Brooks & Dunn Are Done After Two-Hour Nashville Concert

Duo Concludes Last Rodeo Tour With Surprise Appearance by Reba McEntire

For 20 years, Brooks & Dunn spent most every night beneath the light of a neon moon. But after their two-hour concert in downtown Nashville in Thursday night (Sept. 2), they flipped off the switch and called it a career.

There were no hugs or tears as the last note of “Brand New Man” — their first single and final song — rang out across the Bridgestone Arena. Instead, they just waved to the crowd for a minute or two and faded off into the sunset.

The duo had hinted in past interviews that they might have special guests for their final concert, a fundraiser for the Country Music Hall of Fame and Museum. However, they brought out only one during their set — Reba McEntire, who nailed the last verse of “Cowgirls Don’t Cry” before putting her arms around her friends and quickly taking off. Other than that, the show appeared to be evenly divided by hits delivered by Ronnie Dunn and a wide range of material (not always radio hits) sung by Kix Brooks, who was about 10 times more chatty with the crowd than his partner.

Naturally, the show kicked off in high gear with live staples “Play Something Country” and “You Can’t Take the Honky Tonk Out of the Girl.” Brooks scanned the crowd with a video camera before stepping out with “Mama Don’t Get Dressed Up for Nothing” and the pulsating guitar lick energizing the crowd. After that, Dunn’s take on “Put a Girl in It” kept the crowd at fever pitch.

Then it was time to slow things down a little bit. Dunn sang “I’ll Never Forgive My Heart,” a lesser-known hit released in 1994 that sounded like a weeper you’d hear in a bar. The song worked well in the concert setting because his poignant voice has always been well-suited to honky-tonks. Brooks took the lead on “You’re Gonna Miss Me When I’m Gone” as the lyrics scrolled behind him in red, black and white. “Ain’t Nothing ‘Bout You,” one of the biggest hits of their career, certainly re-energized the audience.

After a strange lull, just a few seconds of dim blue lights, but definitely noticeable, Brooks took a few moments to address the audience, emphasizing his gratitude to the fans who had traveled long distances — especially the ones who had to change their travel plans after the show had been postponed because of Dunn’s prescribed vocal rest. He thanked the crowd “for making this last go-round for us really special,” but accentuated the fact that “this is not a funeral — we did show up to party!”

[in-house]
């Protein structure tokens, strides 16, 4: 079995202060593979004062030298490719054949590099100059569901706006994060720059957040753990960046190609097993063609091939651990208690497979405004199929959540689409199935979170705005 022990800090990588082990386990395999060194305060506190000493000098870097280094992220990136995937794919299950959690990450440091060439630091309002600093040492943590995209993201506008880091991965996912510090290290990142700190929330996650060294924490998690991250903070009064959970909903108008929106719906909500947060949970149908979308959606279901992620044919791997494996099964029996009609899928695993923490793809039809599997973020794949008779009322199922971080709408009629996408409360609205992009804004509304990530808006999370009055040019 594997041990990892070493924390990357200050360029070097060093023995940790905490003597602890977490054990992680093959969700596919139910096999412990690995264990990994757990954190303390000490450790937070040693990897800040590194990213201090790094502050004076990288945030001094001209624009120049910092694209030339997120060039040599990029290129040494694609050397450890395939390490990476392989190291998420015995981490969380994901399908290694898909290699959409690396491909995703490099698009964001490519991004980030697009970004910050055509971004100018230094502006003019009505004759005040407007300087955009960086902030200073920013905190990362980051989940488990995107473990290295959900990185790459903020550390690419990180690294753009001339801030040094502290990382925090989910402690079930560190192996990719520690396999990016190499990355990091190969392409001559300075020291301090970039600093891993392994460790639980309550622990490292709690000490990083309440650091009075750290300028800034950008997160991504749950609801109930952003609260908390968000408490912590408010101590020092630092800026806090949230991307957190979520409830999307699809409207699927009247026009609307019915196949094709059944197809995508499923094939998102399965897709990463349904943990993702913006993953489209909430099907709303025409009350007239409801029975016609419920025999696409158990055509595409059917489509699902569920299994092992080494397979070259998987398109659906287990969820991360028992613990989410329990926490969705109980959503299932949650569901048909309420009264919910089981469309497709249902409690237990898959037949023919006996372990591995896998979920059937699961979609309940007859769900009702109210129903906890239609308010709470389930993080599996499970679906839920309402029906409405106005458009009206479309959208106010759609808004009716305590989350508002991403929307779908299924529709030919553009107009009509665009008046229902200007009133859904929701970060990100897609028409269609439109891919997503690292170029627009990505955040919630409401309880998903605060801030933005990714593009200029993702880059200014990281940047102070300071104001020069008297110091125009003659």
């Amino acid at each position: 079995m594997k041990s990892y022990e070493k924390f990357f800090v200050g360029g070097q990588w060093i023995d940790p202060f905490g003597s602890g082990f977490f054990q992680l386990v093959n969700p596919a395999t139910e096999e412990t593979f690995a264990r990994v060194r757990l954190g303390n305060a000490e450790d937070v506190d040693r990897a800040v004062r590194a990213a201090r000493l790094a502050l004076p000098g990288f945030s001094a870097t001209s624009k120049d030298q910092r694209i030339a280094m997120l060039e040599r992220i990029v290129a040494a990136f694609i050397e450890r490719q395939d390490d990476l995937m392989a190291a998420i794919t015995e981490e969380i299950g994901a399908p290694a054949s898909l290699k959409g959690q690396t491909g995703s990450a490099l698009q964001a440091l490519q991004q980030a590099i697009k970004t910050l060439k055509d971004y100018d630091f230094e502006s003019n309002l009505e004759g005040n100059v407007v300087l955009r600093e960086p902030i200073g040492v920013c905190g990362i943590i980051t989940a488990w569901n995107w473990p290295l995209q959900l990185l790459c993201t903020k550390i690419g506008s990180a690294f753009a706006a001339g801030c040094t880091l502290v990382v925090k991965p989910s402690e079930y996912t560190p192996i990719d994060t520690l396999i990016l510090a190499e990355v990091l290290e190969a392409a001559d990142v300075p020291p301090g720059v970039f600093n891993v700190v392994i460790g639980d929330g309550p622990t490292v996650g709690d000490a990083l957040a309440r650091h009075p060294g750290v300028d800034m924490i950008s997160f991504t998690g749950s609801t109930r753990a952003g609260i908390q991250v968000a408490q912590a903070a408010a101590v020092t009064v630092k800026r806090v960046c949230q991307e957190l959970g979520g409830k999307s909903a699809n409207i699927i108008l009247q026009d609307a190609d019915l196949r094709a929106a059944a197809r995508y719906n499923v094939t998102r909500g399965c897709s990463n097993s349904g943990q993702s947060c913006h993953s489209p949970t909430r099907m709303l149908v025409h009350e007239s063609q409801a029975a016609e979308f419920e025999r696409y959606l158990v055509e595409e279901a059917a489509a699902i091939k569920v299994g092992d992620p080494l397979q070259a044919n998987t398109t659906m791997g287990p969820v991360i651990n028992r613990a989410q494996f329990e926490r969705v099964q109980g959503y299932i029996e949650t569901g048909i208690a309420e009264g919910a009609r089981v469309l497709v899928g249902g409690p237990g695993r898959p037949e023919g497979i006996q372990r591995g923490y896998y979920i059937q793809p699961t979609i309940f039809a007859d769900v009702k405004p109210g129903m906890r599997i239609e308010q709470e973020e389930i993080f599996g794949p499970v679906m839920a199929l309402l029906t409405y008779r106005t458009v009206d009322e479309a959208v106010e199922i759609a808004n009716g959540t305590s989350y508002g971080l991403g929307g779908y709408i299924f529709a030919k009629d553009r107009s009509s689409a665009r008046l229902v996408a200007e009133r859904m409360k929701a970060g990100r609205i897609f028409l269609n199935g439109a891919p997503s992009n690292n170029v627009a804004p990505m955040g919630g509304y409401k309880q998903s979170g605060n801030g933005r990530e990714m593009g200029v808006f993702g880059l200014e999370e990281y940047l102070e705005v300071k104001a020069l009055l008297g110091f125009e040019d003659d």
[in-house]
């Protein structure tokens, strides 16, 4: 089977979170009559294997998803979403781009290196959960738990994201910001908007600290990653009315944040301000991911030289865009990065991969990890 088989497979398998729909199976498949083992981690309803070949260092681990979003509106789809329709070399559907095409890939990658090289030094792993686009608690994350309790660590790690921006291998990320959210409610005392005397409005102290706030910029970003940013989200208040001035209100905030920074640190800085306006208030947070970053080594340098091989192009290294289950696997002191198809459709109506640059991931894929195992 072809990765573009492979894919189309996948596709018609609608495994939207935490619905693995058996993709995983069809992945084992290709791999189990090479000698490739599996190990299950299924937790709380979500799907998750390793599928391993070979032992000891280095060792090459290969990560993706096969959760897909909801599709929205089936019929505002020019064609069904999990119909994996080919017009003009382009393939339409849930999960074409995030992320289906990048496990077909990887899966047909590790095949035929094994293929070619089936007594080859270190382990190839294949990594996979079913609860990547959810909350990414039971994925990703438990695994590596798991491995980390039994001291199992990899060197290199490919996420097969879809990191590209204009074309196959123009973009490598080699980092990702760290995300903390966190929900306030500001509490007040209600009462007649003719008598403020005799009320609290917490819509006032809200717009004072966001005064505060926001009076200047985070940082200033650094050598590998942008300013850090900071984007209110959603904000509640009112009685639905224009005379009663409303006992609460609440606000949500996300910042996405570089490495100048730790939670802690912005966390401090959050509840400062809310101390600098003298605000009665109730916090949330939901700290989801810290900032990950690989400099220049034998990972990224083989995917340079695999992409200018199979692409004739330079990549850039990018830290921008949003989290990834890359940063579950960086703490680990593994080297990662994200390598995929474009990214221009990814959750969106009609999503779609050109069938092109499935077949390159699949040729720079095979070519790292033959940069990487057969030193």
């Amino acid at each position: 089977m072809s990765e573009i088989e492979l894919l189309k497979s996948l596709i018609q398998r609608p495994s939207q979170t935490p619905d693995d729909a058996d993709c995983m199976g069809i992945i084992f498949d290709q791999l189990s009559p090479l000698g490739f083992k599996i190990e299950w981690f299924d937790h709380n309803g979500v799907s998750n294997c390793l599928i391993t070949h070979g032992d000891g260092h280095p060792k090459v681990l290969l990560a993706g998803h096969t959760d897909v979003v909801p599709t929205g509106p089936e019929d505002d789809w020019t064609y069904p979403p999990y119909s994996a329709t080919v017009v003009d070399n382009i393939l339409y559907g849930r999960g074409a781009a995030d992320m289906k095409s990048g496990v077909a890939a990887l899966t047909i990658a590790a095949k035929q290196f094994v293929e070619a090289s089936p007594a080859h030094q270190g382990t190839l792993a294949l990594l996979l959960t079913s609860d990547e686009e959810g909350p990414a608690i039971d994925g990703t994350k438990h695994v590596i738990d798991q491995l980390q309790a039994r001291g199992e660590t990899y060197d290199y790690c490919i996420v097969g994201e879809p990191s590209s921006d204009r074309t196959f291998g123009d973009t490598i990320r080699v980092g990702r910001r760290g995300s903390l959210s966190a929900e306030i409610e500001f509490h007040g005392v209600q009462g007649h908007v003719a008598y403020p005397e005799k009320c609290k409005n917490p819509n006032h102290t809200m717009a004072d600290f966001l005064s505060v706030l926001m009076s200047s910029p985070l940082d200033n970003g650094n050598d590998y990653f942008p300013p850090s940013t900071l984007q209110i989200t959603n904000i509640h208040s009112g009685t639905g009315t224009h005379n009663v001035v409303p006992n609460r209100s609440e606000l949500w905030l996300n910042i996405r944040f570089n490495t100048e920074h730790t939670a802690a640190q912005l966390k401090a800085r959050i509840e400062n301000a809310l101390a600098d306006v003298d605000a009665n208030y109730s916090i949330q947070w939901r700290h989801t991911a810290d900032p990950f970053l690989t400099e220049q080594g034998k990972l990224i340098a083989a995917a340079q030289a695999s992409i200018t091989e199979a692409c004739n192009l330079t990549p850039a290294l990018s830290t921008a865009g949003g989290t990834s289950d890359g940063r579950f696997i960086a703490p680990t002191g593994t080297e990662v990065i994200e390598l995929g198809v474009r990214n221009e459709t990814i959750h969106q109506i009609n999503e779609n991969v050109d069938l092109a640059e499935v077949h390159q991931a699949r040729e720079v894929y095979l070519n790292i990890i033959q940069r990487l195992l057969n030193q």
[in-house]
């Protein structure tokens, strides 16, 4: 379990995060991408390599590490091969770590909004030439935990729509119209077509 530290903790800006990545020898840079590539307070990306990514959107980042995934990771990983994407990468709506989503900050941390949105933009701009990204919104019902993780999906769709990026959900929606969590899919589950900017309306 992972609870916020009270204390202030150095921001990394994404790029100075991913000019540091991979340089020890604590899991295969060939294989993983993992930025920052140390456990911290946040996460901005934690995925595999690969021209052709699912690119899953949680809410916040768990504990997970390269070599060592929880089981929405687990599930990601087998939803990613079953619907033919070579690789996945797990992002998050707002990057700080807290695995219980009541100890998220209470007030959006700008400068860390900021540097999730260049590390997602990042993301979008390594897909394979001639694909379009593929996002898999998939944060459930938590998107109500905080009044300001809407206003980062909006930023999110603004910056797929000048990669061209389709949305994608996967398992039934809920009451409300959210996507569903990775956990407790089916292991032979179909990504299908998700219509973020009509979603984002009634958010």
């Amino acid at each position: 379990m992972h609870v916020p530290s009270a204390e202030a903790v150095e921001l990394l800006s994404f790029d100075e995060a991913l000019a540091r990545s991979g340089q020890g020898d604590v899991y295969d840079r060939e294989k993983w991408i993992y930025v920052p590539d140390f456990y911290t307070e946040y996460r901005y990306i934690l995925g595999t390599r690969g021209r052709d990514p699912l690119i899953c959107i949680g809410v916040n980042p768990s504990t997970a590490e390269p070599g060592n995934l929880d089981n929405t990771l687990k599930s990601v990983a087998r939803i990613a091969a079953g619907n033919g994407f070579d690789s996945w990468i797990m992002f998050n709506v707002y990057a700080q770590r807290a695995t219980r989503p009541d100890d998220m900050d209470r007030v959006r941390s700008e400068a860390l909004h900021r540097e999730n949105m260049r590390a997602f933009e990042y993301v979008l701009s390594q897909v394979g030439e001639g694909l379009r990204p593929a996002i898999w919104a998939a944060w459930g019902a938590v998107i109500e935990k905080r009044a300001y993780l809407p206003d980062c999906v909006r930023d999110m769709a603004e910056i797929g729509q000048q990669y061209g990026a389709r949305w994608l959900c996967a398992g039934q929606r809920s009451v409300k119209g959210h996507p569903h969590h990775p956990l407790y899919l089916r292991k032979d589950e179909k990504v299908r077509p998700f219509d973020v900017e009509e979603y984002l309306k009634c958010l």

But first he decided to talk a little more, saying that everybody kept asking him what it feels like to play their last show. His reply? That he was tired of being asked what it feels like. Still, he graciously thanked the band and crew (who were also saluted in a 15-minute video prior to the show, just after a five-song opening set by young newcomer Tyler Dickerson), and he especially noted the loyal fans that “paid our rent for the last 20 years. God bless each and every one of you.”

Brooks sang a song, presumably titled “One Last Ride,” which sounded like a cowboy poem set to music. Then he pulled out an oldie, “Lost and Found,” from the duo’s debut album, setting it up by telling the audience that he wrote it after he skipped out on his wife’s dinner party to go out drinking with his friends — and that when he finally did get home, she wasn’t there. Alas, they worked things out because they’re still married. The wives of both singers were acknowledged to be in the crowd.